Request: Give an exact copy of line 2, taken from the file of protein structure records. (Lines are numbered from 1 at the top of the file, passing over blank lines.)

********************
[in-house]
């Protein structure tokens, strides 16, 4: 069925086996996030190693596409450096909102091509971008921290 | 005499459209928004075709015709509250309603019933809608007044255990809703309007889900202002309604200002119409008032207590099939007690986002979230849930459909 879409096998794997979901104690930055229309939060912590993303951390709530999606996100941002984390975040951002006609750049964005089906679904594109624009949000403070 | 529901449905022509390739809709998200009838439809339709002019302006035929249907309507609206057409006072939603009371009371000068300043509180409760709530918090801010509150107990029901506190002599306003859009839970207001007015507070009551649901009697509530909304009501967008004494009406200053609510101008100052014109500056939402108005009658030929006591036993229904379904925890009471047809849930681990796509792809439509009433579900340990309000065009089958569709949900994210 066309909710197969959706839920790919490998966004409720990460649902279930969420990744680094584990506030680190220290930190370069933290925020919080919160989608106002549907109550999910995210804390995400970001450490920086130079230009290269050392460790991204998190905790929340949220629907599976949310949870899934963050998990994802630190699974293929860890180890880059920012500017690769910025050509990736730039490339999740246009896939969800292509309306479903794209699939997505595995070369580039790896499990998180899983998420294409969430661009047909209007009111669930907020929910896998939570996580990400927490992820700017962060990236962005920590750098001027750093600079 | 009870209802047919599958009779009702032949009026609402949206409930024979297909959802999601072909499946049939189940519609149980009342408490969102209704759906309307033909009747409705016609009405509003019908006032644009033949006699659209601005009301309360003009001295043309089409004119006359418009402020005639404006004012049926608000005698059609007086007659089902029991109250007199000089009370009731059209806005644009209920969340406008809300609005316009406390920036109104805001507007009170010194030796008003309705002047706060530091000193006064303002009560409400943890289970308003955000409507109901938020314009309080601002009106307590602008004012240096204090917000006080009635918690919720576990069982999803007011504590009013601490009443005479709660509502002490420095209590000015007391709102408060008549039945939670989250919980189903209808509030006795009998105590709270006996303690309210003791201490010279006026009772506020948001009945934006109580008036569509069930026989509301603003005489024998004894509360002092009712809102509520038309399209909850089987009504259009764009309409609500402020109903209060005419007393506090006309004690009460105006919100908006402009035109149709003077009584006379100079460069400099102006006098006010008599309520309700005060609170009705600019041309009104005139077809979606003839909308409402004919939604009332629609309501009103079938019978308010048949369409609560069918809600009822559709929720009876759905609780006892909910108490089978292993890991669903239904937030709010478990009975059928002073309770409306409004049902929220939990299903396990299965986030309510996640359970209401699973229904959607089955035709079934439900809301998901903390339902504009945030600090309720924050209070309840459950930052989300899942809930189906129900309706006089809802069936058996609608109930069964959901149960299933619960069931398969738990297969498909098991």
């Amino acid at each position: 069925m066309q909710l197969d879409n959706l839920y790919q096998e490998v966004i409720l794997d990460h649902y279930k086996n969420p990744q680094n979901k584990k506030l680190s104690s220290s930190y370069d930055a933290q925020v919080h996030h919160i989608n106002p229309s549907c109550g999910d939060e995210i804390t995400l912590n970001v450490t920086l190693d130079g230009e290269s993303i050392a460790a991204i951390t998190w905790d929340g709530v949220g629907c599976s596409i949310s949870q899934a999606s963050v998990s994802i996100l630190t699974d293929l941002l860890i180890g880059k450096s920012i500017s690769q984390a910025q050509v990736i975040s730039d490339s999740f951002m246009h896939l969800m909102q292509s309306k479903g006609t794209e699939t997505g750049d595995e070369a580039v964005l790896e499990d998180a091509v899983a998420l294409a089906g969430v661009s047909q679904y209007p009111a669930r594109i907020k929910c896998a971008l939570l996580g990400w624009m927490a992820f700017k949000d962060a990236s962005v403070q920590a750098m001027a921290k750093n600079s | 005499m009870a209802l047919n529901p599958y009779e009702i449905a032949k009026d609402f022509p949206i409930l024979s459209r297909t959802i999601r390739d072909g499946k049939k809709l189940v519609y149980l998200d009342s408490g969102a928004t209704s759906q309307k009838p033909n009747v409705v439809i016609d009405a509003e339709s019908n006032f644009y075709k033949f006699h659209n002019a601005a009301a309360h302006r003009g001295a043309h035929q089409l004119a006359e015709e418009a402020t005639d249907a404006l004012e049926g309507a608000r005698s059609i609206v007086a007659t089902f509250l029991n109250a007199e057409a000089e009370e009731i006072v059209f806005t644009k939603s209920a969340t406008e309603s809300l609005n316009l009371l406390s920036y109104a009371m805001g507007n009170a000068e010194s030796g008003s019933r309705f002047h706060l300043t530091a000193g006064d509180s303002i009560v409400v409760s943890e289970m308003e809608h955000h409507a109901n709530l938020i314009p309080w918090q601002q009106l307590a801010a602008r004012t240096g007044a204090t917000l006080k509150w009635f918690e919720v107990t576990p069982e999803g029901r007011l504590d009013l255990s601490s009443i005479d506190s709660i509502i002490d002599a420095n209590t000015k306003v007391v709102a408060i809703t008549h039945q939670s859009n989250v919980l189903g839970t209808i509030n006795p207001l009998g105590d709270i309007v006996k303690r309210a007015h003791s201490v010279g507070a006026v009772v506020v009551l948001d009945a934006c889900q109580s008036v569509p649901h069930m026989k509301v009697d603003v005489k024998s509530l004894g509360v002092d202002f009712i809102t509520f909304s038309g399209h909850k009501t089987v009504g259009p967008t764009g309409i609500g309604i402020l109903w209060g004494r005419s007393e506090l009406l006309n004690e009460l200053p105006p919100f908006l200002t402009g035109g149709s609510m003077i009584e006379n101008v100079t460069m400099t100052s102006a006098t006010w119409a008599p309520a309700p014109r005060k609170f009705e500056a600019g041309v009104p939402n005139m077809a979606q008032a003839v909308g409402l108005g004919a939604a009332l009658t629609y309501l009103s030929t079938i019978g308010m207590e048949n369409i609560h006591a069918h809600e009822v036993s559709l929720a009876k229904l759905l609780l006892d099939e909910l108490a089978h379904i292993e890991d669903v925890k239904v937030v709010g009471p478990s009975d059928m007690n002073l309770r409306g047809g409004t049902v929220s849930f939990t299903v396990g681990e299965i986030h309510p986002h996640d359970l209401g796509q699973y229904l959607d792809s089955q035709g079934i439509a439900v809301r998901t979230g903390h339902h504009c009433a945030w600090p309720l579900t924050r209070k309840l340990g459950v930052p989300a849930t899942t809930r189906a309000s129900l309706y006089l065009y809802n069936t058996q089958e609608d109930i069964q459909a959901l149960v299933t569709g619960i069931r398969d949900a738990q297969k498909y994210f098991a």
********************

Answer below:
């Protein structure tokens, strides 16, 4: 069925086996996030190693596409450096909102091509971008921290 | 005499459209928004075709015709509250309603019933809608007044255990809703309007889900202002309604200002119409008032207590099939007690986002979230849930459909 879409096998794997979901104690930055229309939060912590993303951390709530999606996100941002984390975040951002006609750049964005089906679904594109624009949000403070 | 529901449905022509390739809709998200009838439809339709002019302006035929249907309507609206057409006072939603009371009371000068300043509180409760709530918090801010509150107990029901506190002599306003859009839970207001007015507070009551649901009697509530909304009501967008004494009406200053609510101008100052014109500056939402108005009658030929006591036993229904379904925890009471047809849930681990796509792809439509009433579900340990309000065009089958569709949900994210 066309909710197969959706839920790919490998966004409720990460649902279930969420990744680094584990506030680190220290930190370069933290925020919080919160989608106002549907109550999910995210804390995400970001450490920086130079230009290269050392460790991204998190905790929340949220629907599976949310949870899934963050998990994802630190699974293929860890180890880059920012500017690769910025050509990736730039490339999740246009896939969800292509309306479903794209699939997505595995070369580039790896499990998180899983998420294409969430661009047909209007009111669930907020929910896998939570996580990400927490992820700017962060990236962005920590750098001027750093600079 | 009870209802047919599958009779009702032949009026609402949206409930024979297909959802999601072909499946049939189940519609149980009342408490969102209704759906309307033909009747409705016609009405509003019908006032644009033949006699659209601005009301309360003009001295043309089409004119006359418009402020005639404006004012049926608000005698059609007086007659089902029991109250007199000089009370009731059209806005644009209920969340406008809300609005316009406390920036109104805001507007009170010194030796008003309705002047706060530091000193006064303002009560409400943890289970308003955000409507109901938020314009309080601002009106307590602008004012240096204090917000006080009635918690919720576990069982999803007011504590009013601490009443005479709660509502002490420095209590000015007391709102408060008549039945939670989250919980189903209808509030006795009998105590709270006996303690309210003791201490010279006026009772506020948001009945934006109580008036569509069930026989509301603003005489024998004894509360002092009712809102509520038309399209909850089987009504259009764009309409609500402020109903209060005419007393506090006309004690009460105006919100908006402009035109149709003077009584006379100079460069400099102006006098006010008599309520309700005060609170009705600019041309009104005139077809979606003839909308409402004919939604009332629609309501009103079938019978308010048949369409609560069918809600009822559709929720009876759905609780006892909910108490089978292993890991669903239904937030709010478990009975059928002073309770409306409004049902929220939990299903396990299965986030309510996640359970209401699973229904959607089955035709079934439900809301998901903390339902504009945030600090309720924050209070309840459950930052989300899942809930189906129900309706006089809802069936058996609608109930069964959901149960299933619960069931398969738990297969498909098991």